Re: JetPacks vs. AirCars
Sun, 22 Aug 1999 20:07:19 EDT

In a message dated 99-08-22 18:30:00 EDT, (Philip Witham) wrote:

> As for noise, nothing would be noisier than a rocket pack, with it's
> supersonic exhaust jet. This is what makes rockets so much fun to test!
> more noise the better! Earth-shaking, chest-pounding, ear-damaging NOISE!
> Yes! 8-0 ...Er, uh, must calm down... Ahem. Most of the noise from a
> helicopter is from the tail-rotor and the engine. If you generate the lift
> from a large area rotor (low "disc loading", as in a lightweight
> the noise due to making lift is quite low. This is because of the low
> velocity in the rotor downwash.

I can attest to this. I saw the old Bell jet pack demonstrated when I was about 9 years old or so. I remember REALLY looking forward to the event and then being a little put off by 1) that incredible noise, 2) the very short duration of the flight and 3) the two trucks worth of support equipment it required. Clearly this gizmo was gonna take some more work before I fly to school with my very own jet pack . . .

Years later, I saw a Harrier demostrate some amazing precision vertical flight manouvers at an air show. No question this was very cool, indeed, but once again, the noise was overwhelming, though. Made the old Mahavishnu Orchestra sound like baroque chamber music.

> And, yes, Spike, I think a nanotech Aircar can have a low rotor disc
> like a helicopter, even a non-nanotech aircar. By the way, a ducted fan
> the Moller designs use has an effective area of the inlet area of the duct,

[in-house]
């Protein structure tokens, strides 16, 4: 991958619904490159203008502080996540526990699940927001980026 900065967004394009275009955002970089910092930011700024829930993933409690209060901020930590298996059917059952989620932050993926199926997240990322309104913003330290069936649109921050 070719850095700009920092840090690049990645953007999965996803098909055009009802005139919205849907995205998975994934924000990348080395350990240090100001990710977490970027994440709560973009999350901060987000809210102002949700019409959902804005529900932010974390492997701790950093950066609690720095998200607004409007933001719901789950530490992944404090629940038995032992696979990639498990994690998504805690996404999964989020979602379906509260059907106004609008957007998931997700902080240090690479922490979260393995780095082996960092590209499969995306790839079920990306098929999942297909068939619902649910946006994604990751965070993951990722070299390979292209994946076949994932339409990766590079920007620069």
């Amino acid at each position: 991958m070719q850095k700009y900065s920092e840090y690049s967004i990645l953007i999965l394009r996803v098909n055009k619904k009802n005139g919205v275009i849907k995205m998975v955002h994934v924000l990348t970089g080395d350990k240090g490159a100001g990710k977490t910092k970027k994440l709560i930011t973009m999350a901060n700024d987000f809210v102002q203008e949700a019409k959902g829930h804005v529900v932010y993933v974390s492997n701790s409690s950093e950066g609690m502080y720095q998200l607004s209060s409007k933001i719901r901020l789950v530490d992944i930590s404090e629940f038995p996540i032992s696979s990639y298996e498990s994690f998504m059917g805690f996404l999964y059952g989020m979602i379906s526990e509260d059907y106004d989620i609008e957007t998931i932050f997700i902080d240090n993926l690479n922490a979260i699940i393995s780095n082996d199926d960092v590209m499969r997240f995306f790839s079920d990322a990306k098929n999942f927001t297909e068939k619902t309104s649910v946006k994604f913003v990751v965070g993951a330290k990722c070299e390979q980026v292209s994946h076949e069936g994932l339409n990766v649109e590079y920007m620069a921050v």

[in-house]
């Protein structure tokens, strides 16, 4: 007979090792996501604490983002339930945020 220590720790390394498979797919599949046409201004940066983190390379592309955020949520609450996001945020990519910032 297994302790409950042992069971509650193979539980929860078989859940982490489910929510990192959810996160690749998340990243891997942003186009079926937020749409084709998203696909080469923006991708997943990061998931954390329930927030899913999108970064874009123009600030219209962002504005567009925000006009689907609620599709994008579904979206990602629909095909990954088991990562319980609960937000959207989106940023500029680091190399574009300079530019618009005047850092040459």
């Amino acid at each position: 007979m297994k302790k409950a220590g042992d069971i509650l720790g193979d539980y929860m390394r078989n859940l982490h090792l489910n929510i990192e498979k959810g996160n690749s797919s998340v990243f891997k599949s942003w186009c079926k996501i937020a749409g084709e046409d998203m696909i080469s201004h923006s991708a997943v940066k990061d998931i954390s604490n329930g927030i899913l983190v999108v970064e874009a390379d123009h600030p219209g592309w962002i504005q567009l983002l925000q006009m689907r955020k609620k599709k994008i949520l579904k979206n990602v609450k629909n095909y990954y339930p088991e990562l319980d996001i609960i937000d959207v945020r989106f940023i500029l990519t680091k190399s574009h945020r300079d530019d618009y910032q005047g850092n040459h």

> if it's done just right, not just the fan area. Not that I like the Moller
> designs. I want 200,000 rotors about 7mm in diameter, spinning at >10,000
> rotations per second (two blades each), to get the fundamental rotor noise
> frequency above human hearing range. This works out to be the area of a
> Cadillac or standard parking space, and a disc loading like a helicopter.
> One of these days I'll write up an aircar paper for this group - I've been
> running simulations of automated air-traffic control - self piloting
aircars -
> fun stuff.

You might want to check out J. Storrs Hall's paper on nanotech aircars. He comes to basically the same conclusions regarding size, efficiency and low noise, by using LOTS of VERY small rotors.

     Greg Burch     <>----<>
     Attorney  :::  Vice President, Extropy Institute  :::  Wilderness Guide   -or-
                         "Civilization is protest against nature; 
                  progress requires us to take control of evolution."
                                      -- Thomas Huxley